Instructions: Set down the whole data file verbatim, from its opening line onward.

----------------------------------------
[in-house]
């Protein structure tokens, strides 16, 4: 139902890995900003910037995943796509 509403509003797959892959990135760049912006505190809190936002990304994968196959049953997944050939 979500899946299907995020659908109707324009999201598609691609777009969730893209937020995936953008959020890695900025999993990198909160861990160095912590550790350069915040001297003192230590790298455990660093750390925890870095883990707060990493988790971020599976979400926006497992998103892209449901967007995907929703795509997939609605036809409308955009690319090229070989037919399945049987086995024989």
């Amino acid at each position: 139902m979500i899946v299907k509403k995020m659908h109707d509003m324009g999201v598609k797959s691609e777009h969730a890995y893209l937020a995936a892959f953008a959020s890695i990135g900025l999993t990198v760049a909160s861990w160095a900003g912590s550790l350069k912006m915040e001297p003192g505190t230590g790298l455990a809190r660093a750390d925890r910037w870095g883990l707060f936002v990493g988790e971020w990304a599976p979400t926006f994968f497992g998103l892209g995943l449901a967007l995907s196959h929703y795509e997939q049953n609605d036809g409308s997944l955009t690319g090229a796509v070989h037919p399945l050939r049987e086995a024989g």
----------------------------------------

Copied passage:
[in-house]
């Protein structure tokens, strides 16, 4: 139902890995900003910037995943796509 509403509003797959892959990135760049912006505190809190936002990304994968196959049953997944050939 979500899946299907995020659908109707324009999201598609691609777009969730893209937020995936953008959020890695900025999993990198909160861990160095912590550790350069915040001297003192230590790298455990660093750390925890870095883990707060990493988790971020599976979400926006497992998103892209449901967007995907929703795509997939609605036809409308955009690319090229070989037919399945049987086995024989």
């Amino acid at each position: 139902m979500i899946v299907k509403k995020m659908h109707d509003m324009g999201v598609k797959s691609e777009h969730a890995y893209l937020a995936a892959f953008a959020s890695i990135g900025l999993t990198v760049a909160s861990w160095a900003g912590s550790l350069k912006m915040e001297p003192g505190t230590g790298l455990a809190r660093a750390d925890r910037w870095g883990l707060f936002v990493g988790e971020w990304a599976p979400t926006f994968f497992g998103l892209g995943l449901a967007l995907s196959h929703y795509e997939q049953n609605d036809g409308s997944l955009t690319g090229a796509v070989h037919p399945l050939r049987e086995a024989g």